February 11, 2015: WordPress 4.1 / WooCommerce 2.3
Emails were refactored to send emails through a common
send() method, meaning that all emails sent through WooCommerce could leverage the core email templates. This made it possible for third-party plugins to better blend-in with your shop by sending consistent emails. A “Cancelled” admin email was added as well.
For a final change, a webhooks UI was added to make it easier for developers to leverage webhooks with WooCommerce.
August 10, 2015: WordPress 4.2.4 / WooCommerce 2.4
Which brings us back to today 🙂 WooCommerce 2.4 was focused on better onboarding and more scalable product variations.
- Product variations were re-factored and ajaxified to improve performance for shops with hundreds of variations for a product.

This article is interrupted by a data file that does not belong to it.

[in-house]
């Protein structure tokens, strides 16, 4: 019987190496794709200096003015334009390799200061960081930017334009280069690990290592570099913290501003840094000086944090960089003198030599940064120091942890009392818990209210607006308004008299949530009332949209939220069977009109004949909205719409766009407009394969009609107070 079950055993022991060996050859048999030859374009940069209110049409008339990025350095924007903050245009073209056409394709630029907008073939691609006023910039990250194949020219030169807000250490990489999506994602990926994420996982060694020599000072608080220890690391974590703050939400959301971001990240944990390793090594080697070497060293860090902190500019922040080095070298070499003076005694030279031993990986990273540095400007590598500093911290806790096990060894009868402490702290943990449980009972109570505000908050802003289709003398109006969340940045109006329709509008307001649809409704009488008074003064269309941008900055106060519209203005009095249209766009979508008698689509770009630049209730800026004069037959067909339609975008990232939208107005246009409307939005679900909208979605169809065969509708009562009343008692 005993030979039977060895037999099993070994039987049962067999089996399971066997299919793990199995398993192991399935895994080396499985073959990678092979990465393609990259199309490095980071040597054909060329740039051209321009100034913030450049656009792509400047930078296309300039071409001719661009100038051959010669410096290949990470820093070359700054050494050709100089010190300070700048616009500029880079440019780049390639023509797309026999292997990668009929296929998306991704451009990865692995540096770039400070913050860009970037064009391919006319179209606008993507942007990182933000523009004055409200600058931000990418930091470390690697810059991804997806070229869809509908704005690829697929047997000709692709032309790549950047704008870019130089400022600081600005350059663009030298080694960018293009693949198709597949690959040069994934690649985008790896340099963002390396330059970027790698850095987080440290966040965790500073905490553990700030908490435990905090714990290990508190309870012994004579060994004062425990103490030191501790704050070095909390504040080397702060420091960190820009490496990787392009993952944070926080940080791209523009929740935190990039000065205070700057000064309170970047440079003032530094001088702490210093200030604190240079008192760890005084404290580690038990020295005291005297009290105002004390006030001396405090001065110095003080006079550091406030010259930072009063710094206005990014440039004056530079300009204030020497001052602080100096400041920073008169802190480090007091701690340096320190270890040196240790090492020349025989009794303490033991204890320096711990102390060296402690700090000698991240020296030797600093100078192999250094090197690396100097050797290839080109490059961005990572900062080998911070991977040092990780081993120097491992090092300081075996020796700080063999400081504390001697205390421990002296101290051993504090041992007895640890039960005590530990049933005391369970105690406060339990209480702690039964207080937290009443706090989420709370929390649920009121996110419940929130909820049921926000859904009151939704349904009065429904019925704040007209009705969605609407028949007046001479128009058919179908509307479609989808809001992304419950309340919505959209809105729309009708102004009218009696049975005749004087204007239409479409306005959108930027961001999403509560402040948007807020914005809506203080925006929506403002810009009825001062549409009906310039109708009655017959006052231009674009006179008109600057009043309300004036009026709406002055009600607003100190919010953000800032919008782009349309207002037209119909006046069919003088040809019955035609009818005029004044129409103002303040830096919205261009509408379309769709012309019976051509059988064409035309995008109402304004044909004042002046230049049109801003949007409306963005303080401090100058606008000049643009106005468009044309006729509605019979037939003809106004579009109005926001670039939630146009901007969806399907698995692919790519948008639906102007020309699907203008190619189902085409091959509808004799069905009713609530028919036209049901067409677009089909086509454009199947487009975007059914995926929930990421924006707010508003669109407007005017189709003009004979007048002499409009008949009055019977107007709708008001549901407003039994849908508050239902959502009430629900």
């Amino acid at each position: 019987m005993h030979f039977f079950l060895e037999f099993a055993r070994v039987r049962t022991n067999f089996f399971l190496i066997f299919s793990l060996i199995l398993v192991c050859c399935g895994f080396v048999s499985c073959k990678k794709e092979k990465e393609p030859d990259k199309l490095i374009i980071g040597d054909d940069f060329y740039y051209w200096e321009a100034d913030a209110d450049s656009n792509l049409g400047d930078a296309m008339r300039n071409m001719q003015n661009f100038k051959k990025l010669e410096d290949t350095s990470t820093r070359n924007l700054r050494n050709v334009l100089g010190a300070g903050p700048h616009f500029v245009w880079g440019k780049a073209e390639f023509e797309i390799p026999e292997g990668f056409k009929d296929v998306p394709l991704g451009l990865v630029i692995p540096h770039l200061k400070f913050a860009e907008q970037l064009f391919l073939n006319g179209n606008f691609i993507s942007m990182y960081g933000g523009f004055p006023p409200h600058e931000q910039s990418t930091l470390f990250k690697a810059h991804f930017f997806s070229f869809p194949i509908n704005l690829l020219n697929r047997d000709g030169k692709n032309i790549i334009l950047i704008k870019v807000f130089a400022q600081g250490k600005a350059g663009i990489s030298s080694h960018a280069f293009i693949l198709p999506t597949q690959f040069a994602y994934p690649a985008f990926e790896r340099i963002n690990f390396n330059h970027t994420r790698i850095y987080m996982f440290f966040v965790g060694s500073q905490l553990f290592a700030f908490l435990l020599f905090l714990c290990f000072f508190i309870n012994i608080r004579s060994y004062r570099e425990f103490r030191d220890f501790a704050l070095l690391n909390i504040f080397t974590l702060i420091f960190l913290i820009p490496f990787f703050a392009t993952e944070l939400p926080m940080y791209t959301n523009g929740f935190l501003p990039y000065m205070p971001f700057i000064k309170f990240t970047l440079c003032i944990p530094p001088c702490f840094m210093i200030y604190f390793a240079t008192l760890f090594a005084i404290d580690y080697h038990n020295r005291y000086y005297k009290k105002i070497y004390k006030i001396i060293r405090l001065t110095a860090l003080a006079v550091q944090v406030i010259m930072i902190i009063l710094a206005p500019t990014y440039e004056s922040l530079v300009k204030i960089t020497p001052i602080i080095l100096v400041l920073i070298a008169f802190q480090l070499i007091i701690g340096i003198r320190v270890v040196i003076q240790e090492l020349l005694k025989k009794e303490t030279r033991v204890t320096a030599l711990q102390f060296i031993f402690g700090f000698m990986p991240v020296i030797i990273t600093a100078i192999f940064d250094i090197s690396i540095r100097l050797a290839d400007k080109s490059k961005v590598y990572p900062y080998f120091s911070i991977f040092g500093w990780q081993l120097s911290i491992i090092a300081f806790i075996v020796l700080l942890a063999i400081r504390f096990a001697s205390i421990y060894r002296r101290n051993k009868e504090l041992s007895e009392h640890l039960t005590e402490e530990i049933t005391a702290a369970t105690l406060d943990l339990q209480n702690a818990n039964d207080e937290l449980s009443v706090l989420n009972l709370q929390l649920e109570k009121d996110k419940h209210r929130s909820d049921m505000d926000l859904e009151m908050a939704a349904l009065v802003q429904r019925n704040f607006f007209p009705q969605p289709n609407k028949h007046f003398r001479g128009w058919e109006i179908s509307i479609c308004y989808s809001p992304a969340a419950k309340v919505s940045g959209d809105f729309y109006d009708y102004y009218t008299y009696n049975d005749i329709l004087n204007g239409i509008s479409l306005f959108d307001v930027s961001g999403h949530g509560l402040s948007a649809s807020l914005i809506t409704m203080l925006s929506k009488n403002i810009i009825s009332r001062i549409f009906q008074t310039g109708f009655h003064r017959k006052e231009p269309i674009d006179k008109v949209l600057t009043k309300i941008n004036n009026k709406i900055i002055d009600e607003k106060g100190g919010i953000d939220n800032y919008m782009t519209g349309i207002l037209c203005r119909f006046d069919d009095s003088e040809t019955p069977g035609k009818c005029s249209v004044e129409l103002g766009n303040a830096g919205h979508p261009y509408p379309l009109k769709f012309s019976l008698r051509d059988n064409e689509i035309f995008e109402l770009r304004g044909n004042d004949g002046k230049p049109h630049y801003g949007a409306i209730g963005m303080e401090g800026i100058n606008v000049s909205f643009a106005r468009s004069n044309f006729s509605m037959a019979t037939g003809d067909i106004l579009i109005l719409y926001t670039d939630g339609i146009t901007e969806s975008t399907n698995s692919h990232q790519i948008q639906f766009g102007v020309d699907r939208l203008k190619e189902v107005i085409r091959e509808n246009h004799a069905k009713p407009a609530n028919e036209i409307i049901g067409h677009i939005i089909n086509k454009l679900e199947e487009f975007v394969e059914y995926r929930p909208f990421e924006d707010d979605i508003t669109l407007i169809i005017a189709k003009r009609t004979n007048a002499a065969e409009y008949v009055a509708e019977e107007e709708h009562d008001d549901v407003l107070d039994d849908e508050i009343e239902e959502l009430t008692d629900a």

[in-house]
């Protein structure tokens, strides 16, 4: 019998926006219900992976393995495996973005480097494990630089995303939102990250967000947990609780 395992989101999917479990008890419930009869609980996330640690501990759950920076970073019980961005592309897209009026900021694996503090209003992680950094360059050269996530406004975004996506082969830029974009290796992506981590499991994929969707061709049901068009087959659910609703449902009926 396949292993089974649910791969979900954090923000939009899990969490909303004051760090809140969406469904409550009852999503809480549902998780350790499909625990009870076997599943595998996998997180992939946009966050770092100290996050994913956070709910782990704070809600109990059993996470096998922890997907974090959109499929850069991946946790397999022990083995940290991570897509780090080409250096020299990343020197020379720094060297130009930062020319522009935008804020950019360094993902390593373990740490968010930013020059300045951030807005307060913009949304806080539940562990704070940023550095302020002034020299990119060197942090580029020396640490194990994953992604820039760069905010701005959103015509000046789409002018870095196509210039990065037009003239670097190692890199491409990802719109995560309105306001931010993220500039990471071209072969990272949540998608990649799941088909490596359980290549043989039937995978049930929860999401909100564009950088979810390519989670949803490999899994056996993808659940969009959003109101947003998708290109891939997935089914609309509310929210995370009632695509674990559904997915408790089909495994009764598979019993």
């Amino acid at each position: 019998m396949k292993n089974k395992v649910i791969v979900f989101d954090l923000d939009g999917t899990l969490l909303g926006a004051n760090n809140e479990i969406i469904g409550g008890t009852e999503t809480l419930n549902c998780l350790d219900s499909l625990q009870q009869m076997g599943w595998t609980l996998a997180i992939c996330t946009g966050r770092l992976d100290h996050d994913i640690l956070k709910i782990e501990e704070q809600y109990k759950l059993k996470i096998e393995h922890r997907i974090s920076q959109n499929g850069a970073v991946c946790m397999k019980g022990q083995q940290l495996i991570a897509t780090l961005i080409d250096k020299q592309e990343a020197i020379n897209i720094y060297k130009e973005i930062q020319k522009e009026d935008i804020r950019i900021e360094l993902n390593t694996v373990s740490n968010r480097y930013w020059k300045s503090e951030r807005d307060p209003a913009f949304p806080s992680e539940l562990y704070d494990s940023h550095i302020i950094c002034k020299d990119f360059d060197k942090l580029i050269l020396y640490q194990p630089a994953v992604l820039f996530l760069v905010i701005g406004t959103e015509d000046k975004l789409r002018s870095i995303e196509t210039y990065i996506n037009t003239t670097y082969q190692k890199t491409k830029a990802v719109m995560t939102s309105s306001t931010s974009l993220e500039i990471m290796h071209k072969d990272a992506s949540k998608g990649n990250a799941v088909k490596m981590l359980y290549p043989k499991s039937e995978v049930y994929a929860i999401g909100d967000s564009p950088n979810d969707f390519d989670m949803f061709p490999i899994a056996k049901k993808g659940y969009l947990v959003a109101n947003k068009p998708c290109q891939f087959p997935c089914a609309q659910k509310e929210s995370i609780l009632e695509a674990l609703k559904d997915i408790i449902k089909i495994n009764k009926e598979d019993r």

- The on-boarding wizard was added to make it easier for new WooCommerce users to get set up, as this populated settings for them
- Flat rate shipping was drastically simplified to make it easier to understand for new users
- API changes were put in place for a better UI, multiple API keys per user, and a visual authentication endpoint
Full Circle: Four Years of WooCommerce
The biggest reasons Max and Justin had chosen WooCommerce for their products was that it was flexible, extensible, and that the WooCommerce brand was behind it, which they’d had good experiences with and trusted to build businesses on. Launching your own business is stressful enough, so launching it on a foundation that would be around for years to come was important.
With the backing of Automattic now behind WooCommerce, we look forward to it continuing to grow and improve. Cheers to continued growth, and happy birthday WooCommerce!